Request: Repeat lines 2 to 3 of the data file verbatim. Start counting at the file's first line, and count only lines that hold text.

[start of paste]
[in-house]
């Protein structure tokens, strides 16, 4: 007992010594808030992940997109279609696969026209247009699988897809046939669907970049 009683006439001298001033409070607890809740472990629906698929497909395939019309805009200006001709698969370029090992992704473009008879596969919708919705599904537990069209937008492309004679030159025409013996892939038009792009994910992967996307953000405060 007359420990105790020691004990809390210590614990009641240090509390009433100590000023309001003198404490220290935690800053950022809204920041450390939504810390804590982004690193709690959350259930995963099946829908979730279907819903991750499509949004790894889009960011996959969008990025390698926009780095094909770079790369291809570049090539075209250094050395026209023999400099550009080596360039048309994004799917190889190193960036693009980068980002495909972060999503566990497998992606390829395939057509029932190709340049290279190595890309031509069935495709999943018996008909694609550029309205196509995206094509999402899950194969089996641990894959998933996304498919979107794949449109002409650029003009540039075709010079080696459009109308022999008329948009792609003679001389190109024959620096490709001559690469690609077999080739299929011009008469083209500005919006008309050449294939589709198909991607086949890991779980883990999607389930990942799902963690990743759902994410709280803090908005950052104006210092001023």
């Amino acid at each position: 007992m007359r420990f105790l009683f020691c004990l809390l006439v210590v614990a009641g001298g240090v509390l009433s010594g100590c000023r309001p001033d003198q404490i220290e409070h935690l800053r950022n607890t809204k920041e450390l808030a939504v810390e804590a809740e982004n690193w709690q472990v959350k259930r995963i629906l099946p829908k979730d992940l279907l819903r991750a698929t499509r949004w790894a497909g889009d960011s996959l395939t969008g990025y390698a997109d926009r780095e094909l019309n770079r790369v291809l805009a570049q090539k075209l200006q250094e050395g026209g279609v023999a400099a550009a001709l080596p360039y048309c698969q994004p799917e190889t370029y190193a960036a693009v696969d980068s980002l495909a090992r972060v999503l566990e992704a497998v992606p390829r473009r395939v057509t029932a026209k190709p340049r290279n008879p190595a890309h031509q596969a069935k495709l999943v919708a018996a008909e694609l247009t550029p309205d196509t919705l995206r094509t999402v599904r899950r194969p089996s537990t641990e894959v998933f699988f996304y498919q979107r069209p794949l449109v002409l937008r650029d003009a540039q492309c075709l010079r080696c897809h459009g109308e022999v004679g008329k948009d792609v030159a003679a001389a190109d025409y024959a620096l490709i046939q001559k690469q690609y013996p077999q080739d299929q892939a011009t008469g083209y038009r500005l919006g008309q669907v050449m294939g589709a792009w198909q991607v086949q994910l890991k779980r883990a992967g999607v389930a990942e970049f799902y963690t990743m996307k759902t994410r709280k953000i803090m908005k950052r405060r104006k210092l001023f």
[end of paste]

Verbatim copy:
């Protein structure tokens, strides 16, 4: 007992010594808030992940997109279609696969026209247009699988897809046939669907970049 009683006439001298001033409070607890809740472990629906698929497909395939019309805009200006001709698969370029090992992704473009008879596969919708919705599904537990069209937008492309004679030159025409013996892939038009792009994910992967996307953000405060 007359420990105790020691004990809390210590614990009641240090509390009433100590000023309001003198404490220290935690800053950022809204920041450390939504810390804590982004690193709690959350259930995963099946829908979730279907819903991750499509949004790894889009960011996959969008990025390698926009780095094909770079790369291809570049090539075209250094050395026209023999400099550009080596360039048309994004799917190889190193960036693009980068980002495909972060999503566990497998992606390829395939057509029932190709340049290279190595890309031509069935495709999943018996008909694609550029309205196509995206094509999402899950194969089996641990894959998933996304498919979107794949449109002409650029003009540039075709010079080696459009109308022999008329948009792609003679001389190109024959620096490709001559690469690609077999080739299929011009008469083209500005919006008309050449294939589709198909991607086949890991779980883990999607389930990942799902963690990743759902994410709280803090908005950052104006210092001023």
């Amino acid at each position: 007992m007359r420990f105790l009683f020691c004990l809390l006439v210590v614990a009641g001298g240090v509390l009433s010594g100590c000023r309001p001033d003198q404490i220290e409070h935690l800053r950022n607890t809204k920041e450390l808030a939504v810390e804590a809740e982004n690193w709690q472990v959350k259930r995963i629906l099946p829908k979730d992940l279907l819903r991750a698929t499509r949004w790894a497909g889009d960011s996959l395939t969008g990025y390698a997109d926009r780095e094909l019309n770079r790369v291809l805009a570049q090539k075209l200006q250094e050395g026209g279609v023999a400099a550009a001709l080596p360039y048309c698969q994004p799917e190889t370029y190193a960036a693009v696969d980068s980002l495909a090992r972060v999503l566990e992704a497998v992606p390829r473009r395939v057509t029932a026209k190709p340049r290279n008879p190595a890309h031509q596969a069935k495709l999943v919708a018996a008909e694609l247009t550029p309205d196509t919705l995206r094509t999402v599904r899950r194969p089996s537990t641990e894959v998933f699988f996304y498919q979107r069209p794949l449109v002409l937008r650029d003009a540039q492309c075709l010079r080696c897809h459009g109308e022999v004679g008329k948009d792609v030159a003679a001389a190109d025409y024959a620096l490709i046939q001559k690469q690609y013996p077999q080739d299929q892939a011009t008469g083209y038009r500005l919006g008309q669907v050449m294939g589709a792009w198909q991607v086949q994910l890991k779980r883990a992967g999607v389930a990942e970049f799902y963690t990743m996307k759902t994410r709280k953000i803090m908005k950052r405060r104006k210092l001023f």